Richard Bowdler Sharpe
Richard Bowdler Sharpe (1847-1909) was an English zoologist, who specialised in ornithology. In 1893 he suggested that a huge continent centred on the South Pole had existed in the southern hemisphere. Newspaper reports tell us that this highly speculative continent had embraced “South America, Madagascar, Mauritius, New Zealand and Australia; and thus he explained the existence of the cognate struthious birds that now exist, or once existed, in those countries.”(b)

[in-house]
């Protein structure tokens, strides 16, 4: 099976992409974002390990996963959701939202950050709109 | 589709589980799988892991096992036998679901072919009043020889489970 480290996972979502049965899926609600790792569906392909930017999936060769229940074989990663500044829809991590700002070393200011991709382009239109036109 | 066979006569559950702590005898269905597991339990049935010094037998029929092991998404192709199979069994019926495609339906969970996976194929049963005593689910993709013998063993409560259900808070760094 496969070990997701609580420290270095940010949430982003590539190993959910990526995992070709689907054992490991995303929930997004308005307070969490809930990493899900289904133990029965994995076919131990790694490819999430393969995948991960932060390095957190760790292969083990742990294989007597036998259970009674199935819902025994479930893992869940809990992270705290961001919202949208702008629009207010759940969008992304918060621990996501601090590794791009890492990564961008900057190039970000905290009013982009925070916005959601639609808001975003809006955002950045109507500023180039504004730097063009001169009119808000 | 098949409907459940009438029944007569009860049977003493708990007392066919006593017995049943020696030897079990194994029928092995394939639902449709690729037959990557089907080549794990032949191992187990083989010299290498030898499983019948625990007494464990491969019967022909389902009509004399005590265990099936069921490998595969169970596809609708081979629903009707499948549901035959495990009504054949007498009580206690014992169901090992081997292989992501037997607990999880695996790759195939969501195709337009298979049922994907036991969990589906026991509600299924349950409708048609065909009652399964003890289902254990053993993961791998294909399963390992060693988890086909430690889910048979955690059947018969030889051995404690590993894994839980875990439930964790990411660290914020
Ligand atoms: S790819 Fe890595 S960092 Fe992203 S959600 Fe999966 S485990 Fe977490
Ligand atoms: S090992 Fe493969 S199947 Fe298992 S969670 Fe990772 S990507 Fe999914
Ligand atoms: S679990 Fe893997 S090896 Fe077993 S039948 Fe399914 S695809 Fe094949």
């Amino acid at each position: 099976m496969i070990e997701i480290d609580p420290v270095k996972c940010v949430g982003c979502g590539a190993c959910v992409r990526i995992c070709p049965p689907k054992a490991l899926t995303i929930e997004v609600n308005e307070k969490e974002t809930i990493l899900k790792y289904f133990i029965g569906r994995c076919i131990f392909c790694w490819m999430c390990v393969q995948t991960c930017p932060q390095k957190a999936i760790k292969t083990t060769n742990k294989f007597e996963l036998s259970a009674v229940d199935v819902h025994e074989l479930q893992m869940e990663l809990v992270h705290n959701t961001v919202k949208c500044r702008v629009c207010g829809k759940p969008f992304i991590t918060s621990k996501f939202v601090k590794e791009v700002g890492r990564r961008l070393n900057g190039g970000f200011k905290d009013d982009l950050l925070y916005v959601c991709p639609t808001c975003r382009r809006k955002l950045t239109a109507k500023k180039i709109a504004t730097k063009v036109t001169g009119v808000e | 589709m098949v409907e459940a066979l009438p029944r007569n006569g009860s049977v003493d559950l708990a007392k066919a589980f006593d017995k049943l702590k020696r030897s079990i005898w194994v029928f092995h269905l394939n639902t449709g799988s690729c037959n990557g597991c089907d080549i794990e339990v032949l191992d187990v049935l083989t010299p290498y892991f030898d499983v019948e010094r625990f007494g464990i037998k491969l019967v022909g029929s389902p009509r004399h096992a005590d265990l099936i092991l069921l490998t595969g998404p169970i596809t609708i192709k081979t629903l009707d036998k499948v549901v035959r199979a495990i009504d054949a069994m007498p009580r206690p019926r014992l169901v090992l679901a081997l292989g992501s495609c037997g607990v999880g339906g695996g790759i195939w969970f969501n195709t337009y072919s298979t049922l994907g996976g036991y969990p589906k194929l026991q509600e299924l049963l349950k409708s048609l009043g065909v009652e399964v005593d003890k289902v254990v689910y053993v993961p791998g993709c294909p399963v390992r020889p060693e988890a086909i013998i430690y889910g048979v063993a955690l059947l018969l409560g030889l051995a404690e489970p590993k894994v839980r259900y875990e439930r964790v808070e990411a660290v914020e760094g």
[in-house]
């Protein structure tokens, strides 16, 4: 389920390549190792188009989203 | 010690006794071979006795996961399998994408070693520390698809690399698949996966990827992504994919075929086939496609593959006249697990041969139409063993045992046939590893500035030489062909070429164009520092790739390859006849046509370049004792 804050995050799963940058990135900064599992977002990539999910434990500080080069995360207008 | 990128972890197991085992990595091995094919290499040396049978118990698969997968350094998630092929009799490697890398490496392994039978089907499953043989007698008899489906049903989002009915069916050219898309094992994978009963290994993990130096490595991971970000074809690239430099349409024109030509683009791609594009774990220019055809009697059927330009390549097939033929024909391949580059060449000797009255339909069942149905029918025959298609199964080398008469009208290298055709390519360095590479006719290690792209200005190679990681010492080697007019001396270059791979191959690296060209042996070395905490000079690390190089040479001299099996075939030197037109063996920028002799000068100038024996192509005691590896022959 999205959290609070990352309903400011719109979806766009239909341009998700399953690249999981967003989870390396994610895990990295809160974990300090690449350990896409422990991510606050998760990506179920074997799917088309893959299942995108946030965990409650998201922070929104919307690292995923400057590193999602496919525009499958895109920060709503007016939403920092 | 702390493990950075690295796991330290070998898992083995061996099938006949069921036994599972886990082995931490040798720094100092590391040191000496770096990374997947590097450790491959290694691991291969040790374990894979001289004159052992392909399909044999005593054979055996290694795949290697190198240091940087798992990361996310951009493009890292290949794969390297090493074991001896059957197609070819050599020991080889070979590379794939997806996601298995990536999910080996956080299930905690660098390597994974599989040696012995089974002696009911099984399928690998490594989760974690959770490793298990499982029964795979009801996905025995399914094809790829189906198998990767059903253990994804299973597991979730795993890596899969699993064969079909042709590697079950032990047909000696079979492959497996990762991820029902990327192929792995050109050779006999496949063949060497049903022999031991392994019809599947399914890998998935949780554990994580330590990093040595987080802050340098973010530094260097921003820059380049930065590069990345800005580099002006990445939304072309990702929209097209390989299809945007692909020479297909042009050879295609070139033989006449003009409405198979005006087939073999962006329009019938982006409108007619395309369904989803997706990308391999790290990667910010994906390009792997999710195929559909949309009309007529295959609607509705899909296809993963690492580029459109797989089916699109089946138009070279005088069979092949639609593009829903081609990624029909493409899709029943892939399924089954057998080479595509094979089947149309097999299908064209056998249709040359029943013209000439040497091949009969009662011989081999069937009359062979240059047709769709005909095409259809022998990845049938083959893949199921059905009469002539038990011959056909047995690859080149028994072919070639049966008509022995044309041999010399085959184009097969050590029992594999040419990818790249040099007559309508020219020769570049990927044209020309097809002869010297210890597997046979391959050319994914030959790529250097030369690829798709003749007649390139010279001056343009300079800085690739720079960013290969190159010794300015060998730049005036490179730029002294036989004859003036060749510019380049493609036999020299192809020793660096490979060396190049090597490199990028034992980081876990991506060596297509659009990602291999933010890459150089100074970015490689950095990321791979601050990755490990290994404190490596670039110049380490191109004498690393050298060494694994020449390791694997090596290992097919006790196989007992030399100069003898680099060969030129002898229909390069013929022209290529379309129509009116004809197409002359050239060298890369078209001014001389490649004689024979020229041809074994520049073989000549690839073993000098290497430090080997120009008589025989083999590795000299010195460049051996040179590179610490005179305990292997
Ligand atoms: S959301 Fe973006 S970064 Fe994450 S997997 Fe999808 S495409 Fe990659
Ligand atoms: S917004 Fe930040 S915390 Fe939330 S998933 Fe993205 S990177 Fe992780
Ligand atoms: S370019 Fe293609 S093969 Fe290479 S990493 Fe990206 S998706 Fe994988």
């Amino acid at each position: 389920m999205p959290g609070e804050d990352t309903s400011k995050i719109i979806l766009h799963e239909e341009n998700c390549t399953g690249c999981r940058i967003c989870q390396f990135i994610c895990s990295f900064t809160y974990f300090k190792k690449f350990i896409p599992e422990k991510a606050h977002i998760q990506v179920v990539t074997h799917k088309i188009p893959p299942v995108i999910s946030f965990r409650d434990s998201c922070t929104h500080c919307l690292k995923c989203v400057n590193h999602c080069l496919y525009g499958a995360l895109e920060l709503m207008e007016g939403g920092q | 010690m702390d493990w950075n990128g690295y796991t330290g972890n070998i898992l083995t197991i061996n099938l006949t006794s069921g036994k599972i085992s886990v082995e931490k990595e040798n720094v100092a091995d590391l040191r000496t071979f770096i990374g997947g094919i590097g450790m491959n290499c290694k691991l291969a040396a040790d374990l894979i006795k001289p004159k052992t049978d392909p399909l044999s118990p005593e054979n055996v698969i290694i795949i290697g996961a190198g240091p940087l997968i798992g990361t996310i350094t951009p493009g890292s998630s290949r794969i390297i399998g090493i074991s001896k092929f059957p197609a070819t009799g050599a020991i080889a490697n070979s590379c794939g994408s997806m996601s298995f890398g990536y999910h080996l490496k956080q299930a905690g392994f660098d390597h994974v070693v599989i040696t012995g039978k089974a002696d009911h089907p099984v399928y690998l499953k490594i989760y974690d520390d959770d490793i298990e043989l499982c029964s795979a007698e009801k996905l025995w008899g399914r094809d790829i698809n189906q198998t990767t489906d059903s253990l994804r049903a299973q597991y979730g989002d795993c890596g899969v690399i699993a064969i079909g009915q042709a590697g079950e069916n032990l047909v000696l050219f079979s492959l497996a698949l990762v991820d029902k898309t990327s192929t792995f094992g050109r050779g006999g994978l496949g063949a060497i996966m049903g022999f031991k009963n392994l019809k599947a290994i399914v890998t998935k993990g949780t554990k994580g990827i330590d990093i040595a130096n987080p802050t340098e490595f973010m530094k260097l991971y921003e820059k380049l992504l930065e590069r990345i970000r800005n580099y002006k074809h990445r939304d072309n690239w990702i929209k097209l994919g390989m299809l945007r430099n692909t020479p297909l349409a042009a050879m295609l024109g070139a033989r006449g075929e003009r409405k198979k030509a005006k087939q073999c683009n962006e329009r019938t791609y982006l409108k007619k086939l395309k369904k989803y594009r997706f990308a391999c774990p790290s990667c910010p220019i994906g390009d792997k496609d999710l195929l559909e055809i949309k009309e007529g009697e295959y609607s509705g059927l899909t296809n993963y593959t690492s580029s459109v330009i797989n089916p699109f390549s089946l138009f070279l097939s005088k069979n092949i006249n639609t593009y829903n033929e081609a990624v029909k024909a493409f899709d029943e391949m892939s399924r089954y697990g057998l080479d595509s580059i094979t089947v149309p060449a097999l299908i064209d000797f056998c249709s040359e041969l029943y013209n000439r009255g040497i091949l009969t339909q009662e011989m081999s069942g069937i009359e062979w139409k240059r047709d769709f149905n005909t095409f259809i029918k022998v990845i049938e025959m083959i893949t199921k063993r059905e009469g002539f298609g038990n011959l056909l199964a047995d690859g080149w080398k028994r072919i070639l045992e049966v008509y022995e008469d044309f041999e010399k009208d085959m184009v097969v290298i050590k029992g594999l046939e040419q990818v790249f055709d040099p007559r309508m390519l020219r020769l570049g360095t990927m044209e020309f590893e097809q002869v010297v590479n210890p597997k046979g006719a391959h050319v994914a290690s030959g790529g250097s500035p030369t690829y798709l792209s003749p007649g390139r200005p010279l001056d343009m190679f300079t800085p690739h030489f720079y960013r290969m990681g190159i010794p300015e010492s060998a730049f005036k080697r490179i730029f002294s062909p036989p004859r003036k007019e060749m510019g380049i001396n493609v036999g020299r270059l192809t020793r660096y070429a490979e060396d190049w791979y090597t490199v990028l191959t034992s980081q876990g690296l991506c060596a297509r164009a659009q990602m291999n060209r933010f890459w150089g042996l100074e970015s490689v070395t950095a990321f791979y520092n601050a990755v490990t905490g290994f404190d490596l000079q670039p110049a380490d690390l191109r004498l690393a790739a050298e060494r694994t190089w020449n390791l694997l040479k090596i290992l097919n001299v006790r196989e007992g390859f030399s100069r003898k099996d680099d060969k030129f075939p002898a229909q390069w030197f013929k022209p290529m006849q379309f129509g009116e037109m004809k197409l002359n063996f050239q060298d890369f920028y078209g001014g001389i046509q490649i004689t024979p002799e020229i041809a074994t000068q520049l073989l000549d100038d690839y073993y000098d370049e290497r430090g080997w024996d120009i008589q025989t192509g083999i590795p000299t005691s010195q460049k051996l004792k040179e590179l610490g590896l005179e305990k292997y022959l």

It might seem strange that Sharpe did not mention Antarctica, but, it is understandable, as the first recorded and confirmed landing on Antarctica did not take place until 1895(a).